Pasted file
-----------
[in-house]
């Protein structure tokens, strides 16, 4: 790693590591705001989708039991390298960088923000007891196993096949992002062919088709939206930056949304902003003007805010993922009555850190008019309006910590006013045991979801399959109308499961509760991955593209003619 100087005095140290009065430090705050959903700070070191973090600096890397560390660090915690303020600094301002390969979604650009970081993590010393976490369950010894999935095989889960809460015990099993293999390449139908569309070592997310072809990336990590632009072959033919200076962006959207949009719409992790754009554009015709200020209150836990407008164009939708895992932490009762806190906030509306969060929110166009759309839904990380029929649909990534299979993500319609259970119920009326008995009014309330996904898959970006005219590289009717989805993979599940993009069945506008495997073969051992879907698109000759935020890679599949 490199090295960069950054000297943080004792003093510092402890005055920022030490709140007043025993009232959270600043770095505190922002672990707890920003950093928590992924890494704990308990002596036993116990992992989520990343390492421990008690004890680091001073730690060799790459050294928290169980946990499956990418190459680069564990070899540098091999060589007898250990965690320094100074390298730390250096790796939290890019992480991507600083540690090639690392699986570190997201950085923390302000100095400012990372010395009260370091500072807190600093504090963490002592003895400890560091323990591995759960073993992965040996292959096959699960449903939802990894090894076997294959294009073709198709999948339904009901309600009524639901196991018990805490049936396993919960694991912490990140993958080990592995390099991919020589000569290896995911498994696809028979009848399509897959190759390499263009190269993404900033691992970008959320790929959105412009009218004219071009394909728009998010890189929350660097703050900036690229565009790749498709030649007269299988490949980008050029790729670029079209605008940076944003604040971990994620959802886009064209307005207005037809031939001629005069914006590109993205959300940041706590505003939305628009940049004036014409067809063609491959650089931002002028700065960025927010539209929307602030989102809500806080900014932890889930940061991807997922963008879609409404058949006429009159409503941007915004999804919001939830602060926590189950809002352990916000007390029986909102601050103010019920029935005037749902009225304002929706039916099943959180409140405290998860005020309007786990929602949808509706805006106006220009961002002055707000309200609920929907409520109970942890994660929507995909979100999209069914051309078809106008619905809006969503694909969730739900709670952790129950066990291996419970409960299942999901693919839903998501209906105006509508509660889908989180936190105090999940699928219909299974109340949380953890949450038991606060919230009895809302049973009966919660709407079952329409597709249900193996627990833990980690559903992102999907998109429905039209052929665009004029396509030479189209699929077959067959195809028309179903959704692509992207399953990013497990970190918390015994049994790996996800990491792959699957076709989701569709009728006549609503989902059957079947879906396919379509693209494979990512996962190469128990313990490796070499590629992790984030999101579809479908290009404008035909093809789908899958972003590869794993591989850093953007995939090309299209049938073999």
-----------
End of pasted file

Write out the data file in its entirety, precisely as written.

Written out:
[in-house]
């Protein structure tokens, strides 16, 4: 790693590591705001989708039991390298960088923000007891196993096949992002062919088709939206930056949304902003003007805010993922009555850190008019309006910590006013045991979801399959109308499961509760991955593209003619 100087005095140290009065430090705050959903700070070191973090600096890397560390660090915690303020600094301002390969979604650009970081993590010393976490369950010894999935095989889960809460015990099993293999390449139908569309070592997310072809990336990590632009072959033919200076962006959207949009719409992790754009554009015709200020209150836990407008164009939708895992932490009762806190906030509306969060929110166009759309839904990380029929649909990534299979993500319609259970119920009326008995009014309330996904898959970006005219590289009717989805993979599940993009069945506008495997073969051992879907698109000759935020890679599949 490199090295960069950054000297943080004792003093510092402890005055920022030490709140007043025993009232959270600043770095505190922002672990707890920003950093928590992924890494704990308990002596036993116990992992989520990343390492421990008690004890680091001073730690060799790459050294928290169980946990499956990418190459680069564990070899540098091999060589007898250990965690320094100074390298730390250096790796939290890019992480991507600083540690090639690392699986570190997201950085923390302000100095400012990372010395009260370091500072807190600093504090963490002592003895400890560091323990591995759960073993992965040996292959096959699960449903939802990894090894076997294959294009073709198709999948339904009901309600009524639901196991018990805490049936396993919960694991912490990140993958080990592995390099991919020589000569290896995911498994696809028979009848399509897959190759390499263009190269993404900033691992970008959320790929959105412009009218004219071009394909728009998010890189929350660097703050900036690229565009790749498709030649007269299988490949980008050029790729670029079209605008940076944003604040971990994620959802886009064209307005207005037809031939001629005069914006590109993205959300940041706590505003939305628009940049004036014409067809063609491959650089931002002028700065960025927010539209929307602030989102809500806080900014932890889930940061991807997922963008879609409404058949006429009159409503941007915004999804919001939830602060926590189950809002352990916000007390029986909102601050103010019920029935005037749902009225304002929706039916099943959180409140405290998860005020309007786990929602949808509706805006106006220009961002002055707000309200609920929907409520109970942890994660929507995909979100999209069914051309078809106008619905809006969503694909969730739900709670952790129950066990291996419970409960299942999901693919839903998501209906105006509508509660889908989180936190105090999940699928219909299974109340949380953890949450038991606060919230009895809302049973009966919660709407079952329409597709249900193996627990833990980690559903992102999907998109429905039209052929665009004029396509030479189209699929077959067959195809028309179903959704692509992207399953990013497990970190918390015994049994790996996800990491792959699957076709989701569709009728006549609503989902059957079947879906396919379509693209494979990512996962190469128990313990490796070499590629992790984030999101579809479908290009404008035909093809789908899958972003590869794993591989850093953007995939090309299209049938073999």